How measurement artifacts affect cerebral autoregulation outcomes: A technical note on transfer function analysis
SourceMedical Engineering & Physics, 38, 5, (2016), pp. 490-497
Article / Letter to editor
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Medical Engineering & Physics
SubjectRadboudumc 16: Vascular damage RIHS: Radboud Institute for Health Sciences; Radboudumc 1: Alzheimer`s disease DCMN: Donders Center for Medical Neuroscience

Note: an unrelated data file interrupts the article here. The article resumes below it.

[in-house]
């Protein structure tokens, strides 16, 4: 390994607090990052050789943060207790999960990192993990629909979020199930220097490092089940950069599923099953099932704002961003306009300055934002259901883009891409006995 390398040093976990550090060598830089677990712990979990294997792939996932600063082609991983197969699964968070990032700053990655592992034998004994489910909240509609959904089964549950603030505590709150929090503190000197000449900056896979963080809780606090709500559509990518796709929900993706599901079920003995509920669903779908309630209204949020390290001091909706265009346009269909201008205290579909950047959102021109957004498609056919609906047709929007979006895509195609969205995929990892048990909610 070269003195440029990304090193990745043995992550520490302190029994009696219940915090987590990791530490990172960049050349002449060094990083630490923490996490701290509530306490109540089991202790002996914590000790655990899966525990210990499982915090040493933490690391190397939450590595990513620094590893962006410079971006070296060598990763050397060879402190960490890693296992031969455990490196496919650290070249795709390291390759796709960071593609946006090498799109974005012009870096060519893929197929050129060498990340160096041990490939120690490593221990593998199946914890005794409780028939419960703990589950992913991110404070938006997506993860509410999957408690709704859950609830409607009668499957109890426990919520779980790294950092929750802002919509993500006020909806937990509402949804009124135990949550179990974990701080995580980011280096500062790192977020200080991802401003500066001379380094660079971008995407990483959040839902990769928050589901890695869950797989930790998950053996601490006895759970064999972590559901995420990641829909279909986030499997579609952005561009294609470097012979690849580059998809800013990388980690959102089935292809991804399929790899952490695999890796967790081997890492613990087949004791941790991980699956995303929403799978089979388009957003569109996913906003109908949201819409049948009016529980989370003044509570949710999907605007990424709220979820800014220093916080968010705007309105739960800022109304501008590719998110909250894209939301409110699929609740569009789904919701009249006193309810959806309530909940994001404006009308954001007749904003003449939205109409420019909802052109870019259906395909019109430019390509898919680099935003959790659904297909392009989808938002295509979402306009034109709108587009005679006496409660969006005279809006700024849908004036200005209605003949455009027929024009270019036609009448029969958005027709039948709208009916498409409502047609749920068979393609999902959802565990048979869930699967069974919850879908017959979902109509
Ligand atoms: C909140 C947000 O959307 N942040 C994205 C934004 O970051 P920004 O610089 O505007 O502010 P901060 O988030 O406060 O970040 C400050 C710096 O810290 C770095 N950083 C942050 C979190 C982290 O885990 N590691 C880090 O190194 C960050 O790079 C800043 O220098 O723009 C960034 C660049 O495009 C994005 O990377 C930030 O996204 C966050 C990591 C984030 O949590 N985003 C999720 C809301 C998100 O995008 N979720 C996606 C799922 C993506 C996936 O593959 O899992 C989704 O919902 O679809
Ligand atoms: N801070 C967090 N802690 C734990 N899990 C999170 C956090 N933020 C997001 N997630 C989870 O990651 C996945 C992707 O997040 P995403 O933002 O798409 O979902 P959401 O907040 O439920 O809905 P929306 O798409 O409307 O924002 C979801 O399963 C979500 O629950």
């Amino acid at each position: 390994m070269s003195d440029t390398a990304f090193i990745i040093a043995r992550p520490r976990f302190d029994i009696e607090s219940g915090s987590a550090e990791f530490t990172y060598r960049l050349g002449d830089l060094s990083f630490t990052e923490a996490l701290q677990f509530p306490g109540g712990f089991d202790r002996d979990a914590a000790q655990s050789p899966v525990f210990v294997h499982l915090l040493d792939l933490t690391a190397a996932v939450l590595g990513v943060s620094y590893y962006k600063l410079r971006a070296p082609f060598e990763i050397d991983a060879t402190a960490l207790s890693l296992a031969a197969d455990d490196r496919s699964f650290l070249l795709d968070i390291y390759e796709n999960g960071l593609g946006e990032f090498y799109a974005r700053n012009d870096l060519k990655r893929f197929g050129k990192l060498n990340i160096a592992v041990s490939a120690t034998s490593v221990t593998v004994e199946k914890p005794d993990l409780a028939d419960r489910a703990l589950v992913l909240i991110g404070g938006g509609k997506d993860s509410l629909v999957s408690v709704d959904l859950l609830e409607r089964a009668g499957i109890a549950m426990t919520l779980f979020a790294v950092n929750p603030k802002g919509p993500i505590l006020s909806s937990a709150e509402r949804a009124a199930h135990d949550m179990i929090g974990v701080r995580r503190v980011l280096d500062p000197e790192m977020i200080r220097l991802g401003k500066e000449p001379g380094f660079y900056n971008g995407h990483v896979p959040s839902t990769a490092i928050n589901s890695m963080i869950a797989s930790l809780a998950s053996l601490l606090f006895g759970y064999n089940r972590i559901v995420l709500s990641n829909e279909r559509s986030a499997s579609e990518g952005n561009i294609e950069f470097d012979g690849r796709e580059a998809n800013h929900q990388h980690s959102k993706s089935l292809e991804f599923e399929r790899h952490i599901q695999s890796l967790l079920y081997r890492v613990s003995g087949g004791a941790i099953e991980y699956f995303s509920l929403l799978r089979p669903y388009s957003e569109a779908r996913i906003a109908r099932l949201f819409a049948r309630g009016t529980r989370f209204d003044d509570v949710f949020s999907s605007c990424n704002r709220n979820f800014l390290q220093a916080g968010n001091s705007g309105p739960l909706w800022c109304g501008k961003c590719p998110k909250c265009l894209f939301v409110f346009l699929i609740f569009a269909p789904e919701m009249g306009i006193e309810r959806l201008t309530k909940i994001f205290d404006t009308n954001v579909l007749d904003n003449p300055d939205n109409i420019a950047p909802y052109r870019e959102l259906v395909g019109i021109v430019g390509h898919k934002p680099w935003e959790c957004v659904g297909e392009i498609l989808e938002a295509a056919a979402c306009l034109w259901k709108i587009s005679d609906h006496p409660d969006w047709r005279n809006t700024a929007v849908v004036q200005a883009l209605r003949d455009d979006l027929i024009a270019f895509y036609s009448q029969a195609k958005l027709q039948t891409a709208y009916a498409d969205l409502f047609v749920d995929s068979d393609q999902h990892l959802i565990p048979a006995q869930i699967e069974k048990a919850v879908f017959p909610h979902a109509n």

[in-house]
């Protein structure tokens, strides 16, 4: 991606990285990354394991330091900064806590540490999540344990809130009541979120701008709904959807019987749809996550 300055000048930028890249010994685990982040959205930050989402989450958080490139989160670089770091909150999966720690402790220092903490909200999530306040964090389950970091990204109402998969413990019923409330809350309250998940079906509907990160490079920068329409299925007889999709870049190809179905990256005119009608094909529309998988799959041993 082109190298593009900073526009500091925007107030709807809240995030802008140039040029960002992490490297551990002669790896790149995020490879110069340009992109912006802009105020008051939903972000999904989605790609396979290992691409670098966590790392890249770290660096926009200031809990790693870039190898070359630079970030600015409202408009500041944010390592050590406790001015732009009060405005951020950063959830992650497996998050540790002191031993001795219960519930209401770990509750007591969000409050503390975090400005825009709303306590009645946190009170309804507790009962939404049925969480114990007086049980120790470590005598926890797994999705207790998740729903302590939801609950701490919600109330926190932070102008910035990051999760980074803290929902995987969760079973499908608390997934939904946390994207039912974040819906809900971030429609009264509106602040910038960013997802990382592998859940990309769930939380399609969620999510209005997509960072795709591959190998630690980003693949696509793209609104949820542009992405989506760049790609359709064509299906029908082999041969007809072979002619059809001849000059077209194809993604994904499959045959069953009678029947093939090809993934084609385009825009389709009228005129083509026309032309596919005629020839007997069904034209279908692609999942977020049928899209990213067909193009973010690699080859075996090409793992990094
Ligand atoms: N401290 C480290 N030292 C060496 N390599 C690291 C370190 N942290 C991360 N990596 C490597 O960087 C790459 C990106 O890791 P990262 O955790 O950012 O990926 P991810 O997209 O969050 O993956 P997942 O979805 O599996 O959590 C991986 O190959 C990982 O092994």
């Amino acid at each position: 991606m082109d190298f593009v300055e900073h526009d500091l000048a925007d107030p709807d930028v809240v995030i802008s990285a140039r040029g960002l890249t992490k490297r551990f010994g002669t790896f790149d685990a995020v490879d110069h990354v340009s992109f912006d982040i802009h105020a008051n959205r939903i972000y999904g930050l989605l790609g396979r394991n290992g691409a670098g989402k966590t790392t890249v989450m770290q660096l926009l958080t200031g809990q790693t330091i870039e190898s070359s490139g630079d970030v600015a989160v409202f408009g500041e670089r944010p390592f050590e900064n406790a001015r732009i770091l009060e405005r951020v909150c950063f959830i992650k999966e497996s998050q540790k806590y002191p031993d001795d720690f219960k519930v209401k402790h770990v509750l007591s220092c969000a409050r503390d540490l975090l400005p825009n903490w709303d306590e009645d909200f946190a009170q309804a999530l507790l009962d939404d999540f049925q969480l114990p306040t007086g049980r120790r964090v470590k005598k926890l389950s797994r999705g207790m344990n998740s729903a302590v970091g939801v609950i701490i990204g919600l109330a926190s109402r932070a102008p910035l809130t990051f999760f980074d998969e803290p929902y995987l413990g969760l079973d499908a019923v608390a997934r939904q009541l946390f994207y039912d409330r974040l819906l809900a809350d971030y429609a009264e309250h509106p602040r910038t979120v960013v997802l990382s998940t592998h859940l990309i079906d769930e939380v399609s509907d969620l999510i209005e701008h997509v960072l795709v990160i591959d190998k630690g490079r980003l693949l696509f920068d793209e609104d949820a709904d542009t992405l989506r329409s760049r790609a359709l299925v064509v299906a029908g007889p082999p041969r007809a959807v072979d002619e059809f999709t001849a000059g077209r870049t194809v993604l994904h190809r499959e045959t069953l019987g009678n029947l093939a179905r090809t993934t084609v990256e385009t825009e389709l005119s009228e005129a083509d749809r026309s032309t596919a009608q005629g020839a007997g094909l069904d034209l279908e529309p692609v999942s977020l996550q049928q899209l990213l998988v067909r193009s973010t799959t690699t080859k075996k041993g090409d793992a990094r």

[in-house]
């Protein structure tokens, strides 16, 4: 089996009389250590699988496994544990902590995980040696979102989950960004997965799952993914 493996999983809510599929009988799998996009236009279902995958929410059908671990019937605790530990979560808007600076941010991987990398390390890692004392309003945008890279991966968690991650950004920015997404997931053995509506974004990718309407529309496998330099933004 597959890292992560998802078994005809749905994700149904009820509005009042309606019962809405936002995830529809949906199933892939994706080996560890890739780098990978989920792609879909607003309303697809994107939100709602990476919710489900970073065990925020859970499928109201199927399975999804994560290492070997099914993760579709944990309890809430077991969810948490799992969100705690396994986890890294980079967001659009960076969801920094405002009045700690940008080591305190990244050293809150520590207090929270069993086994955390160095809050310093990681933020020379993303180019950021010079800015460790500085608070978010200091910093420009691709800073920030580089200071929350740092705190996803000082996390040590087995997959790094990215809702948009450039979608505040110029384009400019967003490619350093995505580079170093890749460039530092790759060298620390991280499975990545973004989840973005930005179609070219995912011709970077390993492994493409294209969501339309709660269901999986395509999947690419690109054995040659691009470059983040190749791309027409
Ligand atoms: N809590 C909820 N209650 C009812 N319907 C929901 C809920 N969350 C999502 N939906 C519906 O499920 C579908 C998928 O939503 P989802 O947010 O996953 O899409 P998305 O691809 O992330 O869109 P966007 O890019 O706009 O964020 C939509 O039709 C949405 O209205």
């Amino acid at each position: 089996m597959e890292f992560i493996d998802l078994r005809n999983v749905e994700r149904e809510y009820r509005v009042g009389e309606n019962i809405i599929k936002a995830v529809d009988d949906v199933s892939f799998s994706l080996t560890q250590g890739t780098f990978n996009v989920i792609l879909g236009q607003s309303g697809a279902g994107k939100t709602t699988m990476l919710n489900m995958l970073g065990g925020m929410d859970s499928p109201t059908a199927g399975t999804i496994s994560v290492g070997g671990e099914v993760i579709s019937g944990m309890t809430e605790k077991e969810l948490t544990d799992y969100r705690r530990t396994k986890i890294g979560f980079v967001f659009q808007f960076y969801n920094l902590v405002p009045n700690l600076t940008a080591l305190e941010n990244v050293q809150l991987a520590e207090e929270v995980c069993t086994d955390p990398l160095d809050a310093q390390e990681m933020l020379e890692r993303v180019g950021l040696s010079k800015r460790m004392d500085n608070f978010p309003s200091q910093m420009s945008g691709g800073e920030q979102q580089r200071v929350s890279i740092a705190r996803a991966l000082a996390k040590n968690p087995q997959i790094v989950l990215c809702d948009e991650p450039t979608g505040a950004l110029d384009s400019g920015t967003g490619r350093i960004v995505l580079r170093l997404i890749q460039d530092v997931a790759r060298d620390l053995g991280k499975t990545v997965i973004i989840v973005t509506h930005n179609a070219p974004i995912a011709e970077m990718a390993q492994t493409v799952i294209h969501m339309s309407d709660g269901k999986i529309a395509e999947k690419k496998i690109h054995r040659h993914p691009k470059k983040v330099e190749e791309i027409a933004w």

Cerebral autoregulation (CA) is the mechanism that aims to maintain adequate cerebral perfusion during changes in blood pressure (BP). Transfer function analysis (TFA), the most reported method in literature to quantify CA, shows large between-study variability in outcomes. The aim of this study is to investigate the role of measurement artifacts in this variation. Specifically, the role of distortion in the BP and/or CBFV measurementon TFA outcomes was investigated. The influence of three types of artifacts on TFA outcomes was studied: loss of signal, motion artifacts, and baseline drifts. TFA metrics of signals without the simulated artifacts were compared with those of signals with artifacts. TFA outcomes scattered highly when more than 10% of BP signal or over 8% of the CBFV signal was lost, or when measurements contained one or more artifacts resulting from head movement. Furthermore, baseline drift affected interpretation of TFA outcomes when the power in the BP signal was 5 times the power in the LF band. In conclusion, loss of signal in BP and loss in CBFV, affects interpretation of TFA outcomes. Therefore, it is vital to validate signal quality to the defined standards before interpreting TFA outcomes.
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